A very important part of a school intervention plan for a child with ADHD is a home-school behavior contract. The Daily Report Card, often called by its short-hand DRC, is the most effective behavioral intervention that can be conducted at school. However, it is important to note that the DRC is meant to supplement, not replace, other behavioral management systems. Therefore, the DRC should be incorporated into behavioral management system for optimal results. The DRC:
Is a means of identifying, monitoring and changing a child’s classroom behavior.
Provides an avenue of regular communication between parents and teacher.
Involves having the teacher send home an evaluation of your child’s behavior in school that day.
Can be used to give or take away available rewards at home.
Can consist of either a note or a formal report card from the teacher
Can be an educational modification on your child’s IEP or 504 plan.
Can be implemented as a part of a special education program or as a “reasonable accommodation.”
Behaviors to Target
While each DRC should be individualized to meet the child’s needs and the teacher’s concerns, there are many behaviors that teachers and parents often target. Typical behaviors targeted on a DRC for a child with ADHD can include:
Interacting appropriately with peers or teachers
Following classroom rules (i.e., raising hand to speak)
Remaining in seat when required
Completing assigned work
Remaining on task
Completing work accurately or neatly
Independently preparing for activities (i.e., taking out all materials, attending to teachers)
Creating the DRC
While the previous list provides a list of areas that many DRC's focus on, it is important that actual DRC targets are stated to include specific, observable behaviors such as “raises hand to ask questions” for following classroom rules. These target behaviors should be stated in child-friendly language and explained fully to the child. This eliminates any room for misunderstandings. Additionally, target behaviors should be stated positively whenever possible, so the child clearly knows what the desired behavior is. Targets should reflect what TO DO instead of what NOT to do. So instead of, "do not run in the hallways," a positively stated target may be "remain in line when walking down the hallway." While the DRC is primarily used at school, both parents and teachers should be involved in identifying both target behaviors and rewards/consequences.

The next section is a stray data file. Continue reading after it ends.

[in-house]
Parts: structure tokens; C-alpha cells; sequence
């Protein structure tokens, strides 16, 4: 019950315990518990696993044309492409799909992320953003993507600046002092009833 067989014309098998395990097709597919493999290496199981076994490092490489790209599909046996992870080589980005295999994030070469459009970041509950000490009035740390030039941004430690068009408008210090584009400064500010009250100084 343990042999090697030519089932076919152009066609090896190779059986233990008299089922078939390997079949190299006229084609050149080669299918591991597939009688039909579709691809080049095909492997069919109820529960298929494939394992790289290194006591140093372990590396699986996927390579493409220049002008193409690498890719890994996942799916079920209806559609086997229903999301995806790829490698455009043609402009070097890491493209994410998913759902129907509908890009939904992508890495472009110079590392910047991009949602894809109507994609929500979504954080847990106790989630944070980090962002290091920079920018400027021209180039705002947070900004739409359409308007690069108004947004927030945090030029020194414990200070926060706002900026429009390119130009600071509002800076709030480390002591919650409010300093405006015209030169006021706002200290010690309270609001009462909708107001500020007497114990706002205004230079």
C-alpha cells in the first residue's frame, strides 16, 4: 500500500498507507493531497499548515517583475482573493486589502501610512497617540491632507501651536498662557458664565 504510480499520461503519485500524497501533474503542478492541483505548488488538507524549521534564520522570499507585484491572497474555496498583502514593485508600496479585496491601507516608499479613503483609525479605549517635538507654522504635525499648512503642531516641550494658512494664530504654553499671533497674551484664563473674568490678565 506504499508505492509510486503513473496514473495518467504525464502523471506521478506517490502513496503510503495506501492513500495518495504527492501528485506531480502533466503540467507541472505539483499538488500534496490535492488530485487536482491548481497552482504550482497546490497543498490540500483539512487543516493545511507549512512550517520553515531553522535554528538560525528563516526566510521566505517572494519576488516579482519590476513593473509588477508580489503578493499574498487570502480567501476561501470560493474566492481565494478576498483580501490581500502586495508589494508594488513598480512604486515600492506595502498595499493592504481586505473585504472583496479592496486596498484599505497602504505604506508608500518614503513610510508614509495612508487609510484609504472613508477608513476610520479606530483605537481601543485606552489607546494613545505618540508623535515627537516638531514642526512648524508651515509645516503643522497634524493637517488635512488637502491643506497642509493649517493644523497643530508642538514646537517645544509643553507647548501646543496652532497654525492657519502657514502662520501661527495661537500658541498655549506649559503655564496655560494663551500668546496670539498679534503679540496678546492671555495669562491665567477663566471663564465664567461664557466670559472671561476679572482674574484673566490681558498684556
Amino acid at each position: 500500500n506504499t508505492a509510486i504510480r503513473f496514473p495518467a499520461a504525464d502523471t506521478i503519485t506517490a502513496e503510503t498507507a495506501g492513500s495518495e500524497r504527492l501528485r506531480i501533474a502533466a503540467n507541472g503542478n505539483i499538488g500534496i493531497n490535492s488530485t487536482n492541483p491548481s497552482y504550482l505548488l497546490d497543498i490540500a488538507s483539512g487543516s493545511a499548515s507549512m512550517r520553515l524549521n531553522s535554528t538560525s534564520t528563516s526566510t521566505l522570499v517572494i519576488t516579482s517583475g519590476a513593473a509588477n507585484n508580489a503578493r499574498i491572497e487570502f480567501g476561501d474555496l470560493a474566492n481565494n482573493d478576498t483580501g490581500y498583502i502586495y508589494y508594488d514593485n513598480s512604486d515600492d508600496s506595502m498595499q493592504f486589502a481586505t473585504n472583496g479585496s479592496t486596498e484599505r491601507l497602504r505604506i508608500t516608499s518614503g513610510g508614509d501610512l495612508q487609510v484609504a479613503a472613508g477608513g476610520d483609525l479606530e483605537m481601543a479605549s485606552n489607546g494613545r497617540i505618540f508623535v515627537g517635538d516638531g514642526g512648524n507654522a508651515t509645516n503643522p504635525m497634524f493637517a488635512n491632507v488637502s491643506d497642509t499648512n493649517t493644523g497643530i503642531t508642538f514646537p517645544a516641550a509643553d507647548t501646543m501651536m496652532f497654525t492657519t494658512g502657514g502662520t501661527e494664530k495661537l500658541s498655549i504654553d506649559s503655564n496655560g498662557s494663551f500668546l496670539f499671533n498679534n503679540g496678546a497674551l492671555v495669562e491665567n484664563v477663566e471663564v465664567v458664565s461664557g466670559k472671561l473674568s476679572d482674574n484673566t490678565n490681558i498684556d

While it is tempting to require children to complete 100% of their target goals all of the time, it may be unrealistic. We are interesting in building and shaping good behavior, which may not occur over night. So instead, target behaviors should include thresholds to allow a child a "margin of error." For example, rather than simply "remains in seat," a target should include criteria the child must meet such as "remains in seat with no more than 2 prompts." Behavioral thresholds should be determined according to the child's current performance to "shape" the behavior. For example, if a child is currently complying with instructions 50% of the time, the initial threshold should be set at 60-75% compliance, rather than 100% compliance. Thresholds should not remain stagnant, but instead should grow with the child based on the child's successes or difficulties. Finally, DRC's should include no more than 3-5 target behaviors at a time. Target behaviors can be modified, dropped, or added over time.
Implementing the DRC